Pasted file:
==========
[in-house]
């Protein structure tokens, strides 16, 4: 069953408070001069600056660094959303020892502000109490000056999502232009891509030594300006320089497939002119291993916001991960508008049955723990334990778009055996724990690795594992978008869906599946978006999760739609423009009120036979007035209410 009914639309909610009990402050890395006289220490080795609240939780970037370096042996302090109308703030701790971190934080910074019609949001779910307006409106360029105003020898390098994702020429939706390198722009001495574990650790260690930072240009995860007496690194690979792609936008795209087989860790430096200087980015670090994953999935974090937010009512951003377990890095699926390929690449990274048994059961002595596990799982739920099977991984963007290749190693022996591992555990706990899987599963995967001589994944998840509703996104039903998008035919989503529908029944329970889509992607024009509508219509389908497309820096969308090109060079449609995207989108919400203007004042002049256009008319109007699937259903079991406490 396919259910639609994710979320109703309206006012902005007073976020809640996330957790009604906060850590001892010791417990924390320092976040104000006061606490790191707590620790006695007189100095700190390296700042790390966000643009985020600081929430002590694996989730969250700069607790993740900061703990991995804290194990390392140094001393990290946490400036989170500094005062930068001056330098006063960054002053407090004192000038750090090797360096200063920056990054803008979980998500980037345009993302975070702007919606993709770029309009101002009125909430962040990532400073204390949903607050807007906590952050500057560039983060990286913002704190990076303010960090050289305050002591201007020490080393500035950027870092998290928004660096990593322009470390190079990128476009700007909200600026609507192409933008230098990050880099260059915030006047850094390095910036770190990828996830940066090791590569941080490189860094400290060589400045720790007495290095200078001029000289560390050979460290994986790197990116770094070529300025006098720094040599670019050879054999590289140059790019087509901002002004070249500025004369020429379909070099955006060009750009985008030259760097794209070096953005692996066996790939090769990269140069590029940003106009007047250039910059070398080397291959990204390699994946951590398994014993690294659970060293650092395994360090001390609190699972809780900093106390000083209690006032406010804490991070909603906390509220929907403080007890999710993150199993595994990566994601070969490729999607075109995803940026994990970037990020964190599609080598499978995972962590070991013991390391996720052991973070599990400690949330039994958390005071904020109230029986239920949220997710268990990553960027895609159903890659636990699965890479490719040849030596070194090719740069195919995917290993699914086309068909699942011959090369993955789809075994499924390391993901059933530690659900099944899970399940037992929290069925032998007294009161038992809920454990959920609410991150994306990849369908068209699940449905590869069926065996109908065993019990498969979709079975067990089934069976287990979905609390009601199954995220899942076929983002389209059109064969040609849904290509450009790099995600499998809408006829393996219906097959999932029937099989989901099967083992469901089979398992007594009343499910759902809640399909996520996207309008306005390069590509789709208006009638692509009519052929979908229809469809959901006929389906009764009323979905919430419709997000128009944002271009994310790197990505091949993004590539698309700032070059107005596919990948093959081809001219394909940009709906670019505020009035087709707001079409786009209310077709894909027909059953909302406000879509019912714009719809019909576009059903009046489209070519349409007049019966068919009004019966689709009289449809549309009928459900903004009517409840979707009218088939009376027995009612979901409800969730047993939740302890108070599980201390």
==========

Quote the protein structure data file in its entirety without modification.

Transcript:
[in-house]
């Protein structure tokens, strides 16, 4: 069953408070001069600056660094959303020892502000109490000056999502232009891509030594300006320089497939002119291993916001991960508008049955723990334990778009055996724990690795594992978008869906599946978006999760739609423009009120036979007035209410 009914639309909610009990402050890395006289220490080795609240939780970037370096042996302090109308703030701790971190934080910074019609949001779910307006409106360029105003020898390098994702020429939706390198722009001495574990650790260690930072240009995860007496690194690979792609936008795209087989860790430096200087980015670090994953999935974090937010009512951003377990890095699926390929690449990274048994059961002595596990799982739920099977991984963007290749190693022996591992555990706990899987599963995967001589994944998840509703996104039903998008035919989503529908029944329970889509992607024009509508219509389908497309820096969308090109060079449609995207989108919400203007004042002049256009008319109007699937259903079991406490 396919259910639609994710979320109703309206006012902005007073976020809640996330957790009604906060850590001892010791417990924390320092976040104000006061606490790191707590620790006695007189100095700190390296700042790390966000643009985020600081929430002590694996989730969250700069607790993740900061703990991995804290194990390392140094001393990290946490400036989170500094005062930068001056330098006063960054002053407090004192000038750090090797360096200063920056990054803008979980998500980037345009993302975070702007919606993709770029309009101002009125909430962040990532400073204390949903607050807007906590952050500057560039983060990286913002704190990076303010960090050289305050002591201007020490080393500035950027870092998290928004660096990593322009470390190079990128476009700007909200600026609507192409933008230098990050880099260059915030006047850094390095910036770190990828996830940066090791590569941080490189860094400290060589400045720790007495290095200078001029000289560390050979460290994986790197990116770094070529300025006098720094040599670019050879054999590289140059790019087509901002002004070249500025004369020429379909070099955006060009750009985008030259760097794209070096953005692996066996790939090769990269140069590029940003106009007047250039910059070398080397291959990204390699994946951590398994014993690294659970060293650092395994360090001390609190699972809780900093106390000083209690006032406010804490991070909603906390509220929907403080007890999710993150199993595994990566994601070969490729999607075109995803940026994990970037990020964190599609080598499978995972962590070991013991390391996720052991973070599990400690949330039994958390005071904020109230029986239920949220997710268990990553960027895609159903890659636990699965890479490719040849030596070194090719740069195919995917290993699914086309068909699942011959090369993955789809075994499924390391993901059933530690659900099944899970399940037992929290069925032998007294009161038992809920454990959920609410991150994306990849369908068209699940449905590869069926065996109908065993019990498969979709079975067990089934069976287990979905609390009601199954995220899942076929983002389209059109064969040609849904290509450009790099995600499998809408006829393996219906097959999932029937099989989901099967083992469901089979398992007594009343499910759902809640399909996520996207309008306005390069590509789709208006009638692509009519052929979908229809469809959901006929389906009764009323979905919430419709997000128009944002271009994310790197990505091949993004590539698309700032070059107005596919990948093959081809001219394909940009709906670019505020009035087709707001079409786009209310077709894909027909059953909302406000879509019912714009719809019909576009059903009046489209070519349409007049019966068919009004019966689709009289449809549309009928459900903004009517409840979707009218088939009376027995009612979901409800969730047993939740302890108070599980201390």